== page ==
It took me forty-four days to finish this book, which maybe says something about how much I was connecting with it. It was good–don’t get me wrong–but it didn’t cut me open the way some more recent books of poetry have (A Place Called No Homeland, Don’t Call Us Dead). Audre Lorde is a feminist giant, and her work, which is unapologetically black and queer, was not only revolutionary and important when it was first published, but certainly still resonates and empowers today
This collection is full of intelligence, heart, and technical brilliance, and its themes are as deeply relevant today as they were in 1978. In some ways this reads like a book from the 1970s–there’s a certain cadence, a defiance, an aesthetic that places it to me, firmly in a specialty lineage. In other ways, it’s a book that could have been written yesterday, which makes the poems both more upsetting and more powerful. In ‘Power’ she writes about a ten year old back boy shot to death in Queens by a white cop, who was later acquitted by a jury of (mostly) white men:
“A policeman who shot down a ten year old in Queens
stood over the boy with his cop shoes in childish blood
and a voice said “Die you little motherfucker” and
there are tapes to prove it. At his trial
this policeman said in his own defense
“I didn’t notice the size nor nothing else
only the color”. And
there are tapes to prove that, too.”
Throughout the book, Lorde blends of love and rage, tenderness and anger. There are a lot of poems in this collection that deal with police brutality and murder, as well as the thousands of smaller violences and traumas that black women (especially black queer women) experience in this country. Violence and the murder of black bodies is a theme that winds through the entire book. Many of the poems are dark and heartbreaking.
The other thread that weaves though the entire collection is one the big, unabashed celebration of blackness and womanhood. There are some truly beautiful love poems here, where Lorde in which Lorde gorgeously writes about women loving women. She also celebrates sisterhood and motherhood, black beauty, and the pleasure that her own body, and the bodies of those she loves, brings her. These poems were a joy to read. In ‘Recreation‘, she writes:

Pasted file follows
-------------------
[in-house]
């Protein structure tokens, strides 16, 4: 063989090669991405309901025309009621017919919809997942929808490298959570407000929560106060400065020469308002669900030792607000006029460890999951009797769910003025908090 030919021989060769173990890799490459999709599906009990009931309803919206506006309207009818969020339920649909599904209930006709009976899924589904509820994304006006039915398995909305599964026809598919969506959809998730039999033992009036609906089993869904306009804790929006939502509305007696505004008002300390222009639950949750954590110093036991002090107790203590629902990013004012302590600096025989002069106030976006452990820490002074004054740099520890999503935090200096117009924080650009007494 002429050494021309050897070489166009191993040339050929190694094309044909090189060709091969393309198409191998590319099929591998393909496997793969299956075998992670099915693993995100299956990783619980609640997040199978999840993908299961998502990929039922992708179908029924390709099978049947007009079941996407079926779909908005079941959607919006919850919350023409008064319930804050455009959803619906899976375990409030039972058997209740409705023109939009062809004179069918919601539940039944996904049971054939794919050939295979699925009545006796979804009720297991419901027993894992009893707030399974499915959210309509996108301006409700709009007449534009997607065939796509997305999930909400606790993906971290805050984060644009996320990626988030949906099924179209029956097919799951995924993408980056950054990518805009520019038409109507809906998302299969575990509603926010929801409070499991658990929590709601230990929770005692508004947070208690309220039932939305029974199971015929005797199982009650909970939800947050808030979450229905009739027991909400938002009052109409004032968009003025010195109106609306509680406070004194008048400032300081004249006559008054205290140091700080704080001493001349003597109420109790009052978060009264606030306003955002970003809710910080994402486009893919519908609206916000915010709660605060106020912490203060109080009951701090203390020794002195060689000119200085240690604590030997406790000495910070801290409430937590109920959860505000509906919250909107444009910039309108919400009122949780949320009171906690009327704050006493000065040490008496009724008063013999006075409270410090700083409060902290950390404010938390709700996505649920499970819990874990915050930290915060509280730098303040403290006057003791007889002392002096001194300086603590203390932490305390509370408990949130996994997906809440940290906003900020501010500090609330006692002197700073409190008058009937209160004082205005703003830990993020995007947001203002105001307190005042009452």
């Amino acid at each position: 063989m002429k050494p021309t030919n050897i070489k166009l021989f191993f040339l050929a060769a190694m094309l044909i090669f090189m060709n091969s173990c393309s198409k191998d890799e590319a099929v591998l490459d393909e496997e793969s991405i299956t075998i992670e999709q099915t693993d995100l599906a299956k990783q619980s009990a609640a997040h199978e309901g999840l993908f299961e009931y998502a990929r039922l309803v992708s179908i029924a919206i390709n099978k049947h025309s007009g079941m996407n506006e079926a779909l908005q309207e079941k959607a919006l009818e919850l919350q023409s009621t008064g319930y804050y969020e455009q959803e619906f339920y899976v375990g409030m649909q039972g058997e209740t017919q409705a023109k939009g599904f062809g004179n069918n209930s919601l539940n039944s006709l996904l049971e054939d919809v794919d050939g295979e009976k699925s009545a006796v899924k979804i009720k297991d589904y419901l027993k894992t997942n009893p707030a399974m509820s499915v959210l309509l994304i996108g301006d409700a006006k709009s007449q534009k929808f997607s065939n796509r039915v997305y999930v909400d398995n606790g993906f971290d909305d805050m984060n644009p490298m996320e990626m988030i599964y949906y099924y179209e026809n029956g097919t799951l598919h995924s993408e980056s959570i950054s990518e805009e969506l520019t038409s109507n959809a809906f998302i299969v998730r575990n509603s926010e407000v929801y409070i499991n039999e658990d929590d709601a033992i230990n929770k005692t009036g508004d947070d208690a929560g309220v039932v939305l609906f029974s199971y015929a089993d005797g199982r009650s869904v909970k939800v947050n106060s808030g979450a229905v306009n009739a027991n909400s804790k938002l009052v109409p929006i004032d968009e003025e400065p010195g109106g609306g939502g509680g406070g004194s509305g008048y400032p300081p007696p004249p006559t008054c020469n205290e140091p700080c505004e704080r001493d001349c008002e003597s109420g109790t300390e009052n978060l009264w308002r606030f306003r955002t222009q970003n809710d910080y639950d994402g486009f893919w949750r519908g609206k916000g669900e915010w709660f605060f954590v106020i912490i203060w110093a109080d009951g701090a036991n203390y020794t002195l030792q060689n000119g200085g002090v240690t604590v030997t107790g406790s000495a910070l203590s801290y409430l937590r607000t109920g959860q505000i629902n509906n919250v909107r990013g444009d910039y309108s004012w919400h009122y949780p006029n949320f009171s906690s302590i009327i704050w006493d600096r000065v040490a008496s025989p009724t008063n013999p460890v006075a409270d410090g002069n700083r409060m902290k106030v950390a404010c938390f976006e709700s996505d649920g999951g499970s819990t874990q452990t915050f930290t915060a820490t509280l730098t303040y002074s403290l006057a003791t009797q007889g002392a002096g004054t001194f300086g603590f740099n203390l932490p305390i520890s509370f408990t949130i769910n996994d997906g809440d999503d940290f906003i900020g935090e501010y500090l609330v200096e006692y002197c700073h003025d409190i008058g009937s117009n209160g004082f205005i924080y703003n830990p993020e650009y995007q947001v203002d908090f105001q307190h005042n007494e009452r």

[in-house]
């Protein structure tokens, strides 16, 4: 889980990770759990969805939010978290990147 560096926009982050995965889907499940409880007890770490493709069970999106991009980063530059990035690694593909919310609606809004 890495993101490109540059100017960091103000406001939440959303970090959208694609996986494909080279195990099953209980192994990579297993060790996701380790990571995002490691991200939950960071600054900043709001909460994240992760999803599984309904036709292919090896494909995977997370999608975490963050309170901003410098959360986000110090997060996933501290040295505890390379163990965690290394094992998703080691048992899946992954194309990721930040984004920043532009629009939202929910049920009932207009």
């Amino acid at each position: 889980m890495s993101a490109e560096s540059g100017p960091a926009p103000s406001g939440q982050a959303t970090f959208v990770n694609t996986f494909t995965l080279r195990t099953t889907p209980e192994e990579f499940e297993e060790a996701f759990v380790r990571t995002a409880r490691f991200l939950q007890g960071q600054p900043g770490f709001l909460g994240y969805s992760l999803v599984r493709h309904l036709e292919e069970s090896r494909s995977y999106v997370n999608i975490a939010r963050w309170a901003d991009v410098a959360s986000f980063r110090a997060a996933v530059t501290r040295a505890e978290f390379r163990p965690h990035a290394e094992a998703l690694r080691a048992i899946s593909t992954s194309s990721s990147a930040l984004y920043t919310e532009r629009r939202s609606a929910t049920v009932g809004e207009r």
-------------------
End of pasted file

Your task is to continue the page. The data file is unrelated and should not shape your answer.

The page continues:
“Touching you I catch midnight
as moon fires set in my throat
I love you flesh into blossom
I made you
and take you made
It’s this mix of great injustice, horror and violence, with a deep love and a celebration of black womanhood that is sometimes powerful and serious and sometimes playful, that makes this book so truthful and compelling. Lorde is full of contradictions, and in her poems, she refuses to be defined by any one of her many identities, but embraces them all. Her poems explore both trauma and resilience. It’s a slim book brimming with intersectional feminism.
I’ve been trying to read more poetry this year, and one thing I’m discovering is that there are some books of poetry that it are easy to read all the way through, and others that I enjoy more dipping in and out of. The Black Unicorn falls into the latter category. There were some poems in here that took my breath away. There were other poems that were more abstract, without the stunning and original imagery present in my favorite poems. I got bogged down at times in those poems, despite the brilliance and complexity of the work. I might have connected more deeply with the bulk of this book if I hadn’t been trying to read it all the way through, but simply picked it up now and again and spent some time with one individual poem.
Overall, even though it took me a while to get through it, I’m so glad I read this book. Reading a book of poetry for the first time feels a bit like a first date: it it goes well, it’s just a promise of everything to come. I know this is a book I’m going to want to pick up again and again–not to read all the way through, but to revisit the poems I loved most, or the ones I flagged to spend more time with.